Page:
The screenwriters know not to overload their actors with too much period dialogue. Like GANGS OF NEW YORK, there is enough to give the feel of period without making everyone sound like a walking cinematic cliché. Poe himself is almost taciturn on screen, though well-represented in voice-over: a good choice, since the sparseness of dialogue makes a leading character more intriguing.
Costumes, sets and photography are superb, just what is needed. Additional material on the DVD, with appropriate new accompanying music by Jennifer Rouse, is uniformly excellent.
Kreating Karloff (2006)
A labor of love, but does that mean we have to love it?
Ostensibly a promotional film to interest producers in a genuine feature biography of Karloff, but feeling more like an extended electronic press kit, KREATING KARLOFF (with its baffling spelling) is essentially a little movie about someone who wants to make a movie, an oddly circular concept. Timmis strikes me as enthusiastic, determined and talented, and probably better served in roles like one referenced in one of the interviews, as the naive young guy in COME BLOW YOUR HORN; his good looks and youthful face really are not suitable for the gaunt, mid-40s Karloff, despite the yeoman monster faces by Bryn, a veteran of Saturday Night Live and assorted soap operas. Scenes from FRANKENSTEIN, BRIDE OF FRANKENSTEIN, THE MUMMY and TARGETS within the show will probably prevent KREATING KARLOFF from being available commercially because of the exorbitant cost of clearing the clip rights, so catch it at festivals or conventions if possible. It seems spiritually akin to American Movie and Trekkies, though without the self-awareness of either of those two documentaries. One man's obsession is another man's bargain-bin DVD. Everyone involved clearly gave everything they had.
Slings and Barrows
George Barrows did not appear in KONGA-- his gorilla suit appeared in it. Barrows shipped the suit over to England on a rental basis; it was worn by an as-yet-unidentified English stuntman and returned the worse for wear. Barrows never rented the suit out again without HIM being in it.
Cohen's first choice for the "role" was apparently Steve Calvert, who was a friend and frequent "actor" in Cohen films. Calvert and his gorilla suit had appeared in BRIDE OF THE GORILLA and BELA LUGOSI MEETS A BROOKLYN GORILLA, and he played the entire Venusian robot army in TARGET EARTH, all early Herman Cohen films. Clavert retired from gorilla-impersonation by about 1960 and gave his suit to Western Costume, where it (naturally) was left to disintegrate. The metal frame of one of the gorilla heads is in Forry Ackerman's prop collection.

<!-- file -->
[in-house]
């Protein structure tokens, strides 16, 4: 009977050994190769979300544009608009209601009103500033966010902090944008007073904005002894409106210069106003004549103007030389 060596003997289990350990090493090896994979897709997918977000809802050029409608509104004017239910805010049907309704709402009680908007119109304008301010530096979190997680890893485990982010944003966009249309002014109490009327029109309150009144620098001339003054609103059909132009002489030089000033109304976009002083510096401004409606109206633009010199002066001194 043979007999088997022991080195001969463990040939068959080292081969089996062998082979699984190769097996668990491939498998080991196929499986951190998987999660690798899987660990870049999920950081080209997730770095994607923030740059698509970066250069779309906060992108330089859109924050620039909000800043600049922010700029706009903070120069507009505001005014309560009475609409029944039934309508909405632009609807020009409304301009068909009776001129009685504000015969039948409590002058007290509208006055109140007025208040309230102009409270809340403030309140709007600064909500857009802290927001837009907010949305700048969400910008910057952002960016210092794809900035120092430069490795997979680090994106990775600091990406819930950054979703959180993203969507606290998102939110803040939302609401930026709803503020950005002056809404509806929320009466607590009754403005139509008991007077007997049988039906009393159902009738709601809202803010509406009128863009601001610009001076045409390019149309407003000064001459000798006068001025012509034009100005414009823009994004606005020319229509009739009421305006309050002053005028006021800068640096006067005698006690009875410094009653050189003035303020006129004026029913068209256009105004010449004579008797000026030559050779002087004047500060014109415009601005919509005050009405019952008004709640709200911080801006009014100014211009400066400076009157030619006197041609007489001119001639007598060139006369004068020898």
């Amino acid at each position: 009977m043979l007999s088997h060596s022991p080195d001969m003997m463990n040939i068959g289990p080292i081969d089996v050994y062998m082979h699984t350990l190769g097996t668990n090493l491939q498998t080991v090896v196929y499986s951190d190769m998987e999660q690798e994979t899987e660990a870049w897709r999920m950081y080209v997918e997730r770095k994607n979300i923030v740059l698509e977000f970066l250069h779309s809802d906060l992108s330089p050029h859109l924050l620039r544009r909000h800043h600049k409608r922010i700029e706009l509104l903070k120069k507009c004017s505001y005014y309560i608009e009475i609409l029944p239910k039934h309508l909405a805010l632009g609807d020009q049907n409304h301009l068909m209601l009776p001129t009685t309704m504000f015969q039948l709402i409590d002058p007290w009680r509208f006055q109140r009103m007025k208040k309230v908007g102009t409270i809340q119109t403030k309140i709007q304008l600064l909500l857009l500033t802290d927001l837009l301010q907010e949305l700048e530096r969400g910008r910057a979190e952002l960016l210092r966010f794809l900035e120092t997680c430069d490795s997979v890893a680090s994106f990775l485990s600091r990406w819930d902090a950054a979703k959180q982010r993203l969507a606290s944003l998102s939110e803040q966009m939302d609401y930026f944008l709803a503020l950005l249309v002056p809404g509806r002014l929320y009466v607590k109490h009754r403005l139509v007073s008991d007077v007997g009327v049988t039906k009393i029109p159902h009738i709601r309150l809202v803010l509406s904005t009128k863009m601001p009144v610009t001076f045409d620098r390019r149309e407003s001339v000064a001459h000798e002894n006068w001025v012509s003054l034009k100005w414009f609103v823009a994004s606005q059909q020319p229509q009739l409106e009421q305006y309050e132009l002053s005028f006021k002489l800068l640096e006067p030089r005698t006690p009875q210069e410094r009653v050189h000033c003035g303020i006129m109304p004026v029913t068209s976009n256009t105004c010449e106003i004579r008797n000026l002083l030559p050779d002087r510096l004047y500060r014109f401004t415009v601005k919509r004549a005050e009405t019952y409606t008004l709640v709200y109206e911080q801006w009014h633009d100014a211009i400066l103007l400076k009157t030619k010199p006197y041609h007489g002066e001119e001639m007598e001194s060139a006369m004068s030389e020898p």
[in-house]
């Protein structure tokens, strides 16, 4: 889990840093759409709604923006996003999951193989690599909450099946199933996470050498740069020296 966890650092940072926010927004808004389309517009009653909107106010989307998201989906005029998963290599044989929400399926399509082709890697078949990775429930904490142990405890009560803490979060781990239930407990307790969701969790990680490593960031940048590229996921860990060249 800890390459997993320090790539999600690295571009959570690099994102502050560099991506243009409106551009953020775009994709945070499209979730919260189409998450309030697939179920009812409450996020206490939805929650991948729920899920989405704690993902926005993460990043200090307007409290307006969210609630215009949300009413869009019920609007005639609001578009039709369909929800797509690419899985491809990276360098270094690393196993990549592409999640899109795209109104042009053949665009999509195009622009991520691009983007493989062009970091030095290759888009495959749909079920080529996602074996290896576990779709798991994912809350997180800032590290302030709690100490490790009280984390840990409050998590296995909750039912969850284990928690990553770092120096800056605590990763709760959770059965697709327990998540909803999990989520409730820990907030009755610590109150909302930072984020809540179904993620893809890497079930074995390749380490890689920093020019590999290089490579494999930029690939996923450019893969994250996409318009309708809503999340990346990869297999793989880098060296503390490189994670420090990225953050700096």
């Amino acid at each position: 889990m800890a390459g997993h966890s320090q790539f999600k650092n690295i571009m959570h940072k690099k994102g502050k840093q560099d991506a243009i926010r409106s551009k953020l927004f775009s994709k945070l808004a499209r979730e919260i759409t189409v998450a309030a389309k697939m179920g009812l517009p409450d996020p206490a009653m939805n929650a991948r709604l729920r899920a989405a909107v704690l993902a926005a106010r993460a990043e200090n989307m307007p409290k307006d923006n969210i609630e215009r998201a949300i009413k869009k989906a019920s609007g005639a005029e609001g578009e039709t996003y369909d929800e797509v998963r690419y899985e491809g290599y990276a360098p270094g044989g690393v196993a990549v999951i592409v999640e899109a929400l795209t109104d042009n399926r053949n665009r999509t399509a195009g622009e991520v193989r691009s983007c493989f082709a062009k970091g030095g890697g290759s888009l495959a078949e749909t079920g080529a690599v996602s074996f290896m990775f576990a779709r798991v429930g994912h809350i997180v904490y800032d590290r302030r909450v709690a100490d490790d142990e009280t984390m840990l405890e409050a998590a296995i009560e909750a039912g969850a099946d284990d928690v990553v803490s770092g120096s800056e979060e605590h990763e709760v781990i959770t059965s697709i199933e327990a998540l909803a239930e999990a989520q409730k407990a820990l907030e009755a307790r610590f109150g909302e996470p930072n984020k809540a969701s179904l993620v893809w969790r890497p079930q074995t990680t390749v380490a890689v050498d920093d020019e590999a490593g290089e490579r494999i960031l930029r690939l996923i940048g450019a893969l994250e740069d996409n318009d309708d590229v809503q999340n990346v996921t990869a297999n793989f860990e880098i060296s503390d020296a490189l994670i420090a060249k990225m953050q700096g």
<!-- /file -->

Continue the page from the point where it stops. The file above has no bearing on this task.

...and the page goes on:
I spoke to Cohen several times and knew Steve Calvert very well; they were friends, but I don't know that Cohen and Barrows were close at all.
As for KONGA-- how can a movie be any more perfect!
To Dance with Death (2000)
The best movie ever!
To dismiss the sensitive and masterful Jay Lind as a mere "auteur" is the grossest form of insult. He is a god. TO DANCE WITH DEATH has to be the most well-crafted (or shall we say Lovecrafted?) cinema outing since "Man with the Motion Picture Camera" or "Dead Men Walk." Naturally, perennial beauty Brinke Stevens is the centerpiece of interest, and anything she does deserves reverence. But when surrounded by such inventive, Kubrick-esque touches such as lighting the entire film by candlelight (think THE SHINING meets BARRY LYNDON), she literally glows. Hang the critiques elsewhere which carp about stupid technical things like over-gain and pixilization. This is art, true horror art. This is very possibly the best film in the world to watch repeatedly and to study for its uses of location, subtlety of performance, and juxtaposition between image and sound (particularly the music. It rocks! Well, yeah, it's rock music.) And even the "bad" performance by Miles Coverdale fits in with the milieu of pervasive gloom, despair, and longing for a lunch break. PS. I win the bet.